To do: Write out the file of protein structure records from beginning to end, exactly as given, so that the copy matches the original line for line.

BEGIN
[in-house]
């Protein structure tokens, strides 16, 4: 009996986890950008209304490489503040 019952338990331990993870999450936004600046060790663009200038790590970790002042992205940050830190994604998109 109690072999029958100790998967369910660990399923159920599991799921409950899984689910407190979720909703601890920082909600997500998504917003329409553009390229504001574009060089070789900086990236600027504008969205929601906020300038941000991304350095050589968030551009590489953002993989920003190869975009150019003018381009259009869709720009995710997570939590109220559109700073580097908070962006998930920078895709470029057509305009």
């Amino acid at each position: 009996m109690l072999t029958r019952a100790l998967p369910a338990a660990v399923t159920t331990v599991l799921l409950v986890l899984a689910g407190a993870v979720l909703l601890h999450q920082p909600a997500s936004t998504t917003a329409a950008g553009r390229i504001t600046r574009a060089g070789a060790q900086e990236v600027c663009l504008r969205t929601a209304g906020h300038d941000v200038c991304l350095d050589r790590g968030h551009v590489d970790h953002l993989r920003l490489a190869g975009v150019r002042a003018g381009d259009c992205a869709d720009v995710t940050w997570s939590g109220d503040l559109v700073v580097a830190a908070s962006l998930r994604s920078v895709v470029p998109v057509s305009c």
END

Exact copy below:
[in-house]
């Protein structure tokens, strides 16, 4: 009996986890950008209304490489503040 019952338990331990993870999450936004600046060790663009200038790590970790002042992205940050830190994604998109 109690072999029958100790998967369910660990399923159920599991799921409950899984689910407190979720909703601890920082909600997500998504917003329409553009390229504001574009060089070789900086990236600027504008969205929601906020300038941000991304350095050589968030551009590489953002993989920003190869975009150019003018381009259009869709720009995710997570939590109220559109700073580097908070962006998930920078895709470029057509305009």
């Amino acid at each position: 009996m109690l072999t029958r019952a100790l998967p369910a338990a660990v399923t159920t331990v599991l799921l409950v986890l899984a689910g407190a993870v979720l909703l601890h999450q920082p909600a997500s936004t998504t917003a329409a950008g553009r390229i504001t600046r574009a060089g070789a060790q900086e990236v600027c663009l504008r969205t929601a209304g906020h300038d941000v200038c991304l350095d050589r790590g968030h551009v590489d970790h953002l993989r920003l490489a190869g975009v150019r002042a003018g381009d259009c992205a869709d720009v995710t940050w997570s939590g109220d503040l559109v700073v580097a830190a908070s962006l998930r994604s920078v895709v470029p998109v057509s305009c």